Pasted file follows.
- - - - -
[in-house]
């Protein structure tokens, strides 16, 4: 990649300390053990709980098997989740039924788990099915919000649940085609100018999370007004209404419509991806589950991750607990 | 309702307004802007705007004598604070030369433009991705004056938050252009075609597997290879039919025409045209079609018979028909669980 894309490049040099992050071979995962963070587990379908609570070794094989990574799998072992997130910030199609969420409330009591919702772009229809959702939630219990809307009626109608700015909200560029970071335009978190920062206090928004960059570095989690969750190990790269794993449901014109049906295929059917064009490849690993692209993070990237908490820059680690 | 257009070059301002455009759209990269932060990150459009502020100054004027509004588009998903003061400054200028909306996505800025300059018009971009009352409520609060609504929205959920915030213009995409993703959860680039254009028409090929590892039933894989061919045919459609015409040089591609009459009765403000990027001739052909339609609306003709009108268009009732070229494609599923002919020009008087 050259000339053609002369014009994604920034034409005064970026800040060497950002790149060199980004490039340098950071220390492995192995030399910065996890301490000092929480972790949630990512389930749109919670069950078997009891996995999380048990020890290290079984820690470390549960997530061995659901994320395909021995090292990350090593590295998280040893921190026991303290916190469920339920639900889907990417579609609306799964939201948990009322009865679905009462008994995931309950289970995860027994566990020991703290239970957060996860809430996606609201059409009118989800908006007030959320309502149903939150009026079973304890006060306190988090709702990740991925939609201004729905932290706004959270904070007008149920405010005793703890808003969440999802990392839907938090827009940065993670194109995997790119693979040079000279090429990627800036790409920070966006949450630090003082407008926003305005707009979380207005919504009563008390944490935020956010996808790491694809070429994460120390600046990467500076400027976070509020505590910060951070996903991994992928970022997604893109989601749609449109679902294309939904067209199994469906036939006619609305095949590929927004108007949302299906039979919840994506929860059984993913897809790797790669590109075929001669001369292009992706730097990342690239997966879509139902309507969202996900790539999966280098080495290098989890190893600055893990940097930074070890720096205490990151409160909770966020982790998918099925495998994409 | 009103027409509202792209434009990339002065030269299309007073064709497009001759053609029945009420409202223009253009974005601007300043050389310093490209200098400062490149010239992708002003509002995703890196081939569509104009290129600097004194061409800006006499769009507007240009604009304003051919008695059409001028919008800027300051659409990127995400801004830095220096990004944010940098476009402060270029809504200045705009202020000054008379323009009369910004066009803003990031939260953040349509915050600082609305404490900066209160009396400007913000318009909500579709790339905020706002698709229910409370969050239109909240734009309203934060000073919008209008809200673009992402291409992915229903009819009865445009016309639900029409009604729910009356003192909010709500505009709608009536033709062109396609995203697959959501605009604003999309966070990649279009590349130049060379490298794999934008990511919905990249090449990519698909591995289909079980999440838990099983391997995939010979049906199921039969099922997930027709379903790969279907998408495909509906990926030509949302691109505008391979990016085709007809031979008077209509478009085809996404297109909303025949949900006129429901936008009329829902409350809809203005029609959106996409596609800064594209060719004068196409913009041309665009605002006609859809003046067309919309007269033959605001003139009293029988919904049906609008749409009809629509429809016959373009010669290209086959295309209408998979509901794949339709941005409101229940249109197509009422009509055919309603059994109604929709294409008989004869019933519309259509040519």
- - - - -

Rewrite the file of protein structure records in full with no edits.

[in-house]
């Protein structure tokens, strides 16, 4: 990649300390053990709980098997989740039924788990099915919000649940085609100018999370007004209404419509991806589950991750607990 | 309702307004802007705007004598604070030369433009991705004056938050252009075609597997290879039919025409045209079609018979028909669980 894309490049040099992050071979995962963070587990379908609570070794094989990574799998072992997130910030199609969420409330009591919702772009229809959702939630219990809307009626109608700015909200560029970071335009978190920062206090928004960059570095989690969750190990790269794993449901014109049906295929059917064009490849690993692209993070990237908490820059680690 | 257009070059301002455009759209990269932060990150459009502020100054004027509004588009998903003061400054200028909306996505800025300059018009971009009352409520609060609504929205959920915030213009995409993703959860680039254009028409090929590892039933894989061919045919459609015409040089591609009459009765403000990027001739052909339609609306003709009108268009009732070229494609599923002919020009008087 050259000339053609002369014009994604920034034409005064970026800040060497950002790149060199980004490039340098950071220390492995192995030399910065996890301490000092929480972790949630990512389930749109919670069950078997009891996995999380048990020890290290079984820690470390549960997530061995659901994320395909021995090292990350090593590295998280040893921190026991303290916190469920339920639900889907990417579609609306799964939201948990009322009865679905009462008994995931309950289970995860027994566990020991703290239970957060996860809430996606609201059409009118989800908006007030959320309502149903939150009026079973304890006060306190988090709702990740991925939609201004729905932290706004959270904070007008149920405010005793703890808003969440999802990392839907938090827009940065993670194109995997790119693979040079000279090429990627800036790409920070966006949450630090003082407008926003305005707009979380207005919504009563008390944490935020956010996808790491694809070429994460120390600046990467500076400027976070509020505590910060951070996903991994992928970022997604893109989601749609449109679902294309939904067209199994469906036939006619609305095949590929927004108007949302299906039979919840994506929860059984993913897809790797790669590109075929001669001369292009992706730097990342690239997966879509139902309507969202996900790539999966280098080495290098989890190893600055893990940097930074070890720096205490990151409160909770966020982790998918099925495998994409 | 009103027409509202792209434009990339002065030269299309007073064709497009001759053609029945009420409202223009253009974005601007300043050389310093490209200098400062490149010239992708002003509002995703890196081939569509104009290129600097004194061409800006006499769009507007240009604009304003051919008695059409001028919008800027300051659409990127995400801004830095220096990004944010940098476009402060270029809504200045705009202020000054008379323009009369910004066009803003990031939260953040349509915050600082609305404490900066209160009396400007913000318009909500579709790339905020706002698709229910409370969050239109909240734009309203934060000073919008209008809200673009992402291409992915229903009819009865445009016309639900029409009604729910009356003192909010709500505009709608009536033709062109396609995203697959959501605009604003999309966070990649279009590349130049060379490298794999934008990511919905990249090449990519698909591995289909079980999440838990099983391997995939010979049906199921039969099922997930027709379903790969279907998408495909509906990926030509949302691109505008391979990016085709007809031979008077209509478009085809996404297109909303025949949900006129429901936008009329829902409350809809203005029609959106996409596609800064594209060719004068196409913009041309665009605002006609859809003046067309919309007269033959605001003139009293029988919904049906609008749409009809629509429809016959373009010669290209086959295309209408998979509901794949339709941005409101229940249109197509009422009509055919309603059994109604929709294409008989004869019933519309259509040519």